The FabTech International & AWS Welding Show once again was the venue for the annual the American Welding Society's “Image of Welding Awards” at which the industry acknowledges the people who work to advance the way our industry is seen by most people outside of it.

The a subcommittee of the Welding Equipment Manufacturers' Committee set aside time during the show to recognize 23 people, organizations and companies that have invested in the welding industry and have contributed to improving its image. Many of those honored have dedicated their careers and much of their lives to the advancement of welding, and certainly have gone farther than most for the industry to promote it as a career choice for students.

You can find the honorees listed on page 40 of this issue, and details are available at the American Welding Society Internet site (www.aws.org.), but I want to highlight the achievements of several of the awardees.

The AWS Tulsa Section has done a lot of work with its local businesses and educational institutions to determine how critical the shortage of trained welders is.

The section took it upon itself to survey companies in its region to determine the needs for new and experienced welders, and the levels of skills and the familiarity with specific processes that welders would need to land positions, then section members worked with schools to develop and mentor experienced and new welders to help them to gain the training they would need to fill the positions that were available.

That is an on-going effort that promises to make a steady flow of trained welders available to the businesses that need them in the future.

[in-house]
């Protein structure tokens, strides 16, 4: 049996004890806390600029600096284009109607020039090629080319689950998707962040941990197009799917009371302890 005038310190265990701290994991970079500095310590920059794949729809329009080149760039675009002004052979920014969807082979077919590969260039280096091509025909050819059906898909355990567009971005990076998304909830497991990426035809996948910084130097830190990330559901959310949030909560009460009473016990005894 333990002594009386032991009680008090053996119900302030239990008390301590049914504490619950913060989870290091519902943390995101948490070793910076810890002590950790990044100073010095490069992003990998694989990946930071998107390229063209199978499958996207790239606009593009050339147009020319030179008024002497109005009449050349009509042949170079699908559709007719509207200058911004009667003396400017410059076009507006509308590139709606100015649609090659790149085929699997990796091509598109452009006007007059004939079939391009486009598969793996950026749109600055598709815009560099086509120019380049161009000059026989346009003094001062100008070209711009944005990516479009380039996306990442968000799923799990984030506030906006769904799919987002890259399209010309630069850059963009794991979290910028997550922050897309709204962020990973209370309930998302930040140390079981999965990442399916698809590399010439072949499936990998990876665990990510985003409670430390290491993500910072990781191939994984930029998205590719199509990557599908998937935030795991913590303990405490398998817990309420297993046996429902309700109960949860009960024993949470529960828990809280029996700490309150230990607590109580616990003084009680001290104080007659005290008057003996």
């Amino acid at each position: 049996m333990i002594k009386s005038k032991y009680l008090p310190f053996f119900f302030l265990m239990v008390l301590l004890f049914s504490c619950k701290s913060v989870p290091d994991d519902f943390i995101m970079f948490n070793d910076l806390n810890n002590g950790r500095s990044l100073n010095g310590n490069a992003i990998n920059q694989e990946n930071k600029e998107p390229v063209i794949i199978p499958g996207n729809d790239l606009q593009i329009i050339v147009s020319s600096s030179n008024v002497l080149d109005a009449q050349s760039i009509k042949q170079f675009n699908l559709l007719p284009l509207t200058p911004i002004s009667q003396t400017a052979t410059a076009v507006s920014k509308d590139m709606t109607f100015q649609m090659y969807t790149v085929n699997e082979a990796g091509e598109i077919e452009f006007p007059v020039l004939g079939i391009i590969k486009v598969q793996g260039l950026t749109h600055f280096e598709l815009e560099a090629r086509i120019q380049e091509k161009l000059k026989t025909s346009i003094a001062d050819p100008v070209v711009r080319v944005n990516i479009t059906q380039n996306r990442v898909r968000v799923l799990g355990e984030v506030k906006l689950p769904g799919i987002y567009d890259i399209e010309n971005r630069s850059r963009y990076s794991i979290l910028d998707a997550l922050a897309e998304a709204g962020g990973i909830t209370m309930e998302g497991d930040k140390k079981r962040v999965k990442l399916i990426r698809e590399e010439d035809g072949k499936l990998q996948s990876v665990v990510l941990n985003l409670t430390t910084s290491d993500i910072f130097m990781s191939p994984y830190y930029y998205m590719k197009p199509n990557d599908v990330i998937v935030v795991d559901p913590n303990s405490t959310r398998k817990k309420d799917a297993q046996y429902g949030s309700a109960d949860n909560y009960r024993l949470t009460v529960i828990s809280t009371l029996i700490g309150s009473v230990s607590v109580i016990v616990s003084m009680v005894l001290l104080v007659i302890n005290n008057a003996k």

The AWS Western Carolina Section was inactive for a long time, but was revived by the efforts of Bob Wallace and Bob Humphreys, who had considerable help from the local businesses in their region.

Over the past five years, the section has gone from lackluster inactivity to being the sponsor of scholarships for young welding students and the sponsor of dynamic activities that keep the regional businesses involved.

A&B Process Systems (www.a&bprocess.com) in Stratford, Wisconsin, a maker of stainless steel tanks and stainless steel process systems, started its own school — the A & B Training Institute, to train and develop welders for its own operations, but that training school quickly spilled beyond the company's walls.

This 25-year old company has implemented community outreach for welders, and does promotional efforts at local, state and national levels to congratulate and encourage new and experience workers in welding. A&B Process Systems was given an award as a Big Business.

Similarly, Richard Bryant, of Carolina Energy Solutions (www.carolinaenergysolutions.com), was instrumental in establishing a training institution for the company he helped to establish. The company now is a part of Westinghouse Electric Co., and Bryant, who was its chief executive officer, now is a consultant to it.

However, the infrastructure that was built under his administration continues to support the company and other companies in its region and, now in his position as a consultant, Bryant continues to work and to support the welding industry through the American Welding Society Foundation in ways that may not be as visible, but are certainly as vital.

Finally, in the Distributor Category, Rywal-RHC Ltd., founded by Robert Pyka, was honored for its accomplishments in modernizing the Polish market. Pyka, who attended the FabTech/AWS show from his native Poland, broke barriers of socialist ideologies and motivated his workforce to develop what is today the largest welding distribution company in Eastern Europe.

There were 96 nominees for the Image of Welding Awards this year, and it is unfortunate that the Image of Welding Committee could choose only 23 of them for awards. Those were difficult decisions to make.

Each of the 23 award winners deserves congratulations for their hard work, and I wish I had space available to tell all of their individual stories. Not one of them spends idle time in this industry, and we should thank of them for their hard work.

They are examples of what can be done to bring more welders into industry, and they set examples for all of us.